Needle Felted Pumpkins In 30 Minutes – Easy Video Tutorial

There is no denying that Autumn is my absolute favourite time of year. I have just enough time to pause and take a deep breath before the busy season is upon me. In fact, my Autumn mode usually starts at the beginning of August, when you can just about smell the change of season. So, what better way to kick off the season than with a perfect pumpkin project. It is so easy and you can go from wool to pumpkin in just 30 relaxing minutes.

Scroll down for the video tutorial.

YOU WILL NEED:
15g core wool for a medium sized pumpkin: approx 15cm.
10/15g wool batting sheet or wool top in any colour you like.
Contrasting wool colour: For pumpkin lines.
OPTIONAL: Embellishments: Wool locks, silk fibres, discarded jewellery, lace, ribbon etc

PUMPKIN NEEDLE FELTING KITS are available HERE on the Lincolnshire Fenn Crafts website.

I promise that pumpkins are one of the easiest things to needle felt so, even if you are the most nervous of beginners, I have every confidence of your pumpkin success! For those of you lucky enough to have beautiful weather this Autumn you can really make an outside impact, whether that be on tables or porches, with a ‘pile’ of pumpkins. Trust me when I say that you will soon be plonking pumpkins on every surface! They really are that addictive!

If you are lucky enough to have fabulous autumnal weather you can create a beautiful garden display.

Why not grab some friends or family members and have yourself a pumpkin party. Even if you are socially distancing you can have an amazing creative gathering through Skype, Zoom or other social media outlets that I know absolutely nothing about???

Don’t hold back with the colour or embellishments. Just fly in the face of tradition and have some creative fun!

Pumpkins are not just for Fall and Autumn so why not give them a Winter wonderland feel and enjoy them for even longer. I am in love with these Winter pastels and mine will be staying up right through Christmas.

Gnomes and pumpkins are a match made in heaven and my go to quick and easy projects if I need to just chill and relax. If you have been following my Nordic Gnome tutorial you will already know that gnomes are as easy as pumpkins to make.  I CAN’T WAIT, TAKE ME TO GNOME TUTORIAL

Hopefully I have given you enough ideas to inspire your Autumn/Fall creativity so, just grab a felting needle and whatever is in your wool stash! Most important, it doesn’t matter what you make as long as you are creating something that makes you happy whilst doing it.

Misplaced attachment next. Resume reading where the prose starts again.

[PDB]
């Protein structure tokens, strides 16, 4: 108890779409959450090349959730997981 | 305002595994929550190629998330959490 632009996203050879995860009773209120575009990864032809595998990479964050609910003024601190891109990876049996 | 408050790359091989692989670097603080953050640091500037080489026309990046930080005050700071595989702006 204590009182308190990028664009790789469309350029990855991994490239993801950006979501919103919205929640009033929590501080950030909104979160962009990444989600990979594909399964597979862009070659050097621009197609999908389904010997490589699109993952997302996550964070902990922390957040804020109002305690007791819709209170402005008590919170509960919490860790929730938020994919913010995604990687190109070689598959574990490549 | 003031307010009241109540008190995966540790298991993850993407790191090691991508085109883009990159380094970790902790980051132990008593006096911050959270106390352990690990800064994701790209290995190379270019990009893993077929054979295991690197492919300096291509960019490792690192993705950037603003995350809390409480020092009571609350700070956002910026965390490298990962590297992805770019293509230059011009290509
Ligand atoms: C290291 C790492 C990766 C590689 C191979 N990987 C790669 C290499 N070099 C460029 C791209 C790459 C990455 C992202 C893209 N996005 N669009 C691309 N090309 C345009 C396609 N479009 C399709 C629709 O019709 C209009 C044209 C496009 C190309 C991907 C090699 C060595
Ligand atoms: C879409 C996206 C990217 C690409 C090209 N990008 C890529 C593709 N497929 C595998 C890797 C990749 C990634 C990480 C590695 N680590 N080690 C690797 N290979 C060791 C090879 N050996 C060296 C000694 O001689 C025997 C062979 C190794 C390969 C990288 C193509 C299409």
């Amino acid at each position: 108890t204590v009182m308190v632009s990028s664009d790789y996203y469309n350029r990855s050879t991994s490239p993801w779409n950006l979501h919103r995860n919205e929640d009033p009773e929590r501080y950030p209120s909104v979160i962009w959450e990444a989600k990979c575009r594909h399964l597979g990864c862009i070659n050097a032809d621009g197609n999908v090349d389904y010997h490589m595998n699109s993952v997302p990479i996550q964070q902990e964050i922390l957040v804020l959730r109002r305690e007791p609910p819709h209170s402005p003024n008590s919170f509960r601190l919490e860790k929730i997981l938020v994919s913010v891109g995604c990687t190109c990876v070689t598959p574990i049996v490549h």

Click HERE to view pumpkin kits.

VIDEO TUTORIAL

Are you ready for more needle felting projects?

TAKE ME TO THE GNOME TUTORIAL

or

Visit website for: GNOME NEEDLE FELTING KIT

More fun than you can……. well, shake a gnome at. Happy creating!

Needle Felted Sheep Tutorial – Adding long fur to needle felted animals

Adding a long coat to your needle felted sheep adds serious impact as well as adding another element of realism. I have had a lot of requests asking how it’s done and the technique is so easy that even the most nervous beginner will be able to tackle this with ease. Once learned, this technique can be used for so many other animals and projects.

YOU WILL NEED:

Any medium to coarse wool top.

Standard felting needle – 36 or 38 gauge are good all rounders.

Foam pad or felting mat to support your project.

Sharp scissors.

TIME TO MAKE

Adding wool top and trimming: 20 minutes

Faff time: how long is a piece of string?

For full, flowing effect use a wool top for long coats, also known as roving although this isn’t strictly accurate. Carded wool can be used but you just don’t get the same results as the fibres are much shorter and run in different directions. As I am making my favourite, the Herdwick sheep, I have used Herdwick wool top but any medium to coarse wool top will work just as well. Herdwick wool top is very coarse, and sheds a lot so is not entirely suitable for all aspects of needle felting. However, for this application it is perfect and the earthy texture is just what I am looking for.